The mindset of an angry social justice activist comes from a very human place. It often comes from a place of social and systematized pain acutely felt by young people. It comes from the genuine desire to right the world’s many wrongs. It comes from the desire for solidarity and belonging. It is often deeply, deeply personal. Someone with very negative experiences with the most powerful institutions in our society might be led to assume that such entities and the social forces they channel are fully negative. That mindset, unfortunately, can be dangerous when applied on a broader spectrum. There’s no crime in being angry about being treated poorly, but it’s ultimately an insufficient, frustrating, and unproductive way to organize one’s approach.
To me, Students for Justice in Palestine’s (SJP) decision to protest Friends of Israel’s “Taste of Israel” event last October is an example of a militant mindset taken too far. One argument raised to me was that FOI’s usage of the falafel was an example of “cultural imperialism in action.” What was the real value, however, of protesting Friends of Israel’s “appropriation” of the falafel? I happen to believe that the Israeli government’s treatment of the Palestinian people is, in fact, a human rights violation. But at the same time, in a sincere effort to spread information about the inhumane treatment of Palestinians, SJP leadership chose to focus on a fast food product, casting themselves as unnecessarily extreme and alienating potential allies.
I believe, perhaps naïvely, that there are steps beyond simple analysis of the worst parts of our society. Instead of endlessly scrutinizing society’s malignancies, we can choose to cultivate our own values: compassion, respect, and inclusion. These are not magical words whose utterance lead to sudden societal equity, and nor are they particularly easy to implement. But if we, as humans, want to live in a pluralistic, egalitarian society, these are virtues to which we must aspire and put into place in our political endeavors. If we commit to being agents of positive social values, then it doesn’t make sense to use coercive “direct action” techniques as the first resort to try to compel people to do what we want. We all know this world is a cruel place, and sacrificing respect for opposing perspectives does no good, even when that seems justified.
I’ve recently joined a couple of activist organizations, and I hope to soon be working with more. There are plenty of constructive ways to work towards the things I care about, like transgender rights, the safety of religious minorities, and racial and economic equality. I will work and advocate for them as best I can. However, the one thing I will not do is treat the people I need to convince as inferiors. The most dangerous thing for any activist group is to forget the humanity of those in power. Our greatest enemies are often ignorance and self-interest, rather than outright maliciousness. While those in power regularly forget the suffering of the people they affect, those who wish to fight systemic inhumanity can never afford to lose sight of our shared human experience. Keeping perspective is incumbent upon anyone seeking the moral high ground.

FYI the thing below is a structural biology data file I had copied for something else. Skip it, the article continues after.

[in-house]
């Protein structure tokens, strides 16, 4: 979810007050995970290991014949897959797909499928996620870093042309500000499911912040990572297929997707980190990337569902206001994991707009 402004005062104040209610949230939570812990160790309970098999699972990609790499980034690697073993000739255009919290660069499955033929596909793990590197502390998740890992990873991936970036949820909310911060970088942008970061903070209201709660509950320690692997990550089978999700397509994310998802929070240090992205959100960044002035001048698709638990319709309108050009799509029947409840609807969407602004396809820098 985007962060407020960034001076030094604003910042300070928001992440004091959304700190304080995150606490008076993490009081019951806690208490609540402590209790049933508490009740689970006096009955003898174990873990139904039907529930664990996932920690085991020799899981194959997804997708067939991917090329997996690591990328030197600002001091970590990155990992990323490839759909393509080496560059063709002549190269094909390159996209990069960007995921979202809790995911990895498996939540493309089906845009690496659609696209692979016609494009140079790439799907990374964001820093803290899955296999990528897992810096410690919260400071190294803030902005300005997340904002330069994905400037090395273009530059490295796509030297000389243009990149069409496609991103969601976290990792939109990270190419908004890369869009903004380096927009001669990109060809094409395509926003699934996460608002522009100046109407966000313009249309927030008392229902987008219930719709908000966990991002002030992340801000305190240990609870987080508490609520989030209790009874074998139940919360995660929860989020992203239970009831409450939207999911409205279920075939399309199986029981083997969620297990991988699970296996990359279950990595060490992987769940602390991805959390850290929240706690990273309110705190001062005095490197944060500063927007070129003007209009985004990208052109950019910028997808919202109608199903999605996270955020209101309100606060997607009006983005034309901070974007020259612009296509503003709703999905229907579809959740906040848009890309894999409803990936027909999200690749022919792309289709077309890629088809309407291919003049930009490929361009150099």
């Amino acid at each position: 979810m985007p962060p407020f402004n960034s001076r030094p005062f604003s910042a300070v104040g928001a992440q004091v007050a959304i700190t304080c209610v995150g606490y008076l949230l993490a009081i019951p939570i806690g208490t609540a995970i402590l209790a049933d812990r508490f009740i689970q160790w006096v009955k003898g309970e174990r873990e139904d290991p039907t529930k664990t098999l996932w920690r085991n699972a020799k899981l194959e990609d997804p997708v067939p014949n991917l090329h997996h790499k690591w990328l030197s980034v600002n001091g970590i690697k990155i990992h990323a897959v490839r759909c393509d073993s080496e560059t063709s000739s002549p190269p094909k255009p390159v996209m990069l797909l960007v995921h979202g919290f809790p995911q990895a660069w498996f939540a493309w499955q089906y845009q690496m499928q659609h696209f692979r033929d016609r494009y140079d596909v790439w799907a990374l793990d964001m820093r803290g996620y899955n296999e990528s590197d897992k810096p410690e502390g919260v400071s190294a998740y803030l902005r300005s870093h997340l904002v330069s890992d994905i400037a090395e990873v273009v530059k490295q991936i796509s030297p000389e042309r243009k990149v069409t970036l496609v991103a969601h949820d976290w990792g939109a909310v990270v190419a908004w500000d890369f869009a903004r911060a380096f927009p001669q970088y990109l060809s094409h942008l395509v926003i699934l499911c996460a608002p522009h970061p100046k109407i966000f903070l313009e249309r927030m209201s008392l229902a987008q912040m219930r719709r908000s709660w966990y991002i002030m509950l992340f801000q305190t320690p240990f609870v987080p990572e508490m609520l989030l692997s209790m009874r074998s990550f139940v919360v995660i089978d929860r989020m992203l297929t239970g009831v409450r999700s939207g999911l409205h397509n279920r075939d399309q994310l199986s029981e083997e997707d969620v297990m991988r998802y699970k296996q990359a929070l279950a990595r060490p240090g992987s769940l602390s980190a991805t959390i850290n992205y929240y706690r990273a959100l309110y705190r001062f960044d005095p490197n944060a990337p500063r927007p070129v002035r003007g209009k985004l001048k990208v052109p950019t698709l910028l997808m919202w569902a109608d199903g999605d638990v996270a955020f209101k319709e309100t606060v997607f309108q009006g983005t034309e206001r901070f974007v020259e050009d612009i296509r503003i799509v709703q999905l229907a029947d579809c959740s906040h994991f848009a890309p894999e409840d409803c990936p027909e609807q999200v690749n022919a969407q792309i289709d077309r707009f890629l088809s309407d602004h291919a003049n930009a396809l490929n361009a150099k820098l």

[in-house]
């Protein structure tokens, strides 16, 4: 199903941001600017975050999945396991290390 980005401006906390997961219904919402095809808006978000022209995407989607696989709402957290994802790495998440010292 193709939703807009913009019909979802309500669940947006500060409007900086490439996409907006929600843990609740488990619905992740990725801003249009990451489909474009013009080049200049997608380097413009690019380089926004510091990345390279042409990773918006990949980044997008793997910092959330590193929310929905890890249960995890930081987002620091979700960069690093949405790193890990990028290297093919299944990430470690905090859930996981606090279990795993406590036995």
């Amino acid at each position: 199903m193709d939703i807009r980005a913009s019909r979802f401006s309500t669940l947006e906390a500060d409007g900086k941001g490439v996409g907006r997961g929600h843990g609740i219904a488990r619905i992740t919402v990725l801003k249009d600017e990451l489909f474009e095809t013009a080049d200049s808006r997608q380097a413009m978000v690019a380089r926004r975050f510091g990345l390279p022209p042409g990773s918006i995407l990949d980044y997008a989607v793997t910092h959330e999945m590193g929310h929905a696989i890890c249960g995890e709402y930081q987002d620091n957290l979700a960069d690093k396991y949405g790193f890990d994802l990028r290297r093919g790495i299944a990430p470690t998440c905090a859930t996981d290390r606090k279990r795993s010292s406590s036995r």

We do need people to act vocally and powerfully, to speak up against the behavior of power structures at their worst. The voices of the Black Lives Matter movement, for example, powerfully bring attention to issues with the United States’ criminal justice system. Most successful movements, however, rely on the development of positive relationships between groups and between individuals—think the role of straight allies in the gay marriage or trans rights movements. Protesting the appropriation of falafel outside of an Israeli cultural event, for example, seems to do little to affect US foreign policy and a lot more to further polarize one of the many heartbreaking humanitarian issues of our time.
At what point does the “struggle” become more important than the people engaged in it? In my opinion, never. I try, perhaps foolishly and certainly imperfectly to view our institutions as they are, as flawed and selfish and corrupt and beautiful as the people who created them. The nuanced nature of the world around us requires us to be flexible in our interpretations of it, and in trying to alleviate our society’s many injustices, we have to note both the good and bad in the systems that form it. This doesn’t mean being “moderate” all the time, but it means being very judicious about when we choose to be combatively radical. Militant pessimism may be intuitive, but we should strive for compassionate realism when we can.